BYLINE: Brittney Hopper
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El Paso County, CO
COLORADO SPRINGS, COLO -- In this special report, FOX21 News learns that having hard evidence is critical to getting a conviction in court. That's why the El Paso County Sheriff's Office takes extreme measures when handling evidence.
“Someone sent a guy a grenade in the mail and when he opened it, it blew up and it killed him and it damaged the car pretty well,” said Dan Istvan, evidence custodian for the El Paso County Sheriff’s office.
A red car has been sitting in the sheriff’s office’s dirt lot since 1994 -- still no murder suspect but the evidence will stay.
“Most of the evidence, especially if it's a murder, will be kept forever unless it's released by the District Attorney's Office,” said Istvan.
A different red car was used for a kidnapping where police say the victim was put inside the trunk and put up a good fight but didn’t win.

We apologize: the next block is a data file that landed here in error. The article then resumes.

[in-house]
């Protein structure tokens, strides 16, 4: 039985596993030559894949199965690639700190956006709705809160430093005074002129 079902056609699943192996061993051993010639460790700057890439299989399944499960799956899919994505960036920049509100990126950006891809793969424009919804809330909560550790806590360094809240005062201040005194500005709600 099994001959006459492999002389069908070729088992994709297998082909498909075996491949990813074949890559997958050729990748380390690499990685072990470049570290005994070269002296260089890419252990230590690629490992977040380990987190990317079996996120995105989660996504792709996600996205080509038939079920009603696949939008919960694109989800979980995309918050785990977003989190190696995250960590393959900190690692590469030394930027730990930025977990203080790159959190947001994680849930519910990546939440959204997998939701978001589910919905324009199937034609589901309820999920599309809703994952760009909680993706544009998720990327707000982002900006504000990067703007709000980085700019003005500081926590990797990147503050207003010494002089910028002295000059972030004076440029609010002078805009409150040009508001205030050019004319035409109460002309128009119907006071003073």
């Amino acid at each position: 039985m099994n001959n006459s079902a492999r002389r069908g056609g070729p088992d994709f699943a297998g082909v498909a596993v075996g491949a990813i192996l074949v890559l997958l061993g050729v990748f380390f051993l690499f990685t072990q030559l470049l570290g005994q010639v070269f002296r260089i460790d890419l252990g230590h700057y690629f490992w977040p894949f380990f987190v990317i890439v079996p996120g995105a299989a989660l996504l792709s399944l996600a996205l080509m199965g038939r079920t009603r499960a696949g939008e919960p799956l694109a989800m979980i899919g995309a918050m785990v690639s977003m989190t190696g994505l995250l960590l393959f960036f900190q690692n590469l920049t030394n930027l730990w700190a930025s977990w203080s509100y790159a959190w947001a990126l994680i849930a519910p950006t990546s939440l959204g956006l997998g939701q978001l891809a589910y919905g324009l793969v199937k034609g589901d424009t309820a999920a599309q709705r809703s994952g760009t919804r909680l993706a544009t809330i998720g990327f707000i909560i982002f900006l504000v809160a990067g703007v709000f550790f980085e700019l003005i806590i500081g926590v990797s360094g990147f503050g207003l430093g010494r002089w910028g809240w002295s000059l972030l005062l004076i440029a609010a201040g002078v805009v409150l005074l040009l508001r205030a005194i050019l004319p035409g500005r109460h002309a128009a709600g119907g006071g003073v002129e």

“Carbon monoxide got to her. And killed her,” said Istvan.
A new trend police say they are seeing more and more of are arson cars. The suspect will light the car on fire to try and burn any evidence. Police tell FOX21News this does make it more difficult, but ultimately investigators say they will get to the bottom of it.
In order to preserve the integrity of evidence of a crime scene, human contact should be avoided. Just a few cells from skin can compromise the results. It’s very important to keep careful track of the chain of custody of each sample, according to Istvan. The chain of custody is a list of date and times and locations of people who have handled the crime scene evidence.
“Deputies put evidence into the deputy’s lockers. Every morning we empty the lockers out and check them and make sure they are packaged right and put on a shelf and marked and that's where it will stay,” said Istvan.
The oldest box is from a homicide from 1972. Inside the boxes evidence ranges from papers to a rubber band, but bloody clothing is handled differently. A bloody shirt will go into a drying room then stored in a freezer so it won’t smell.
Some may ask, why keep so many items for so long?
If just one piece of evidence takes a criminal off the streets, police say it’s worth it.
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International Association for Property and Evidence
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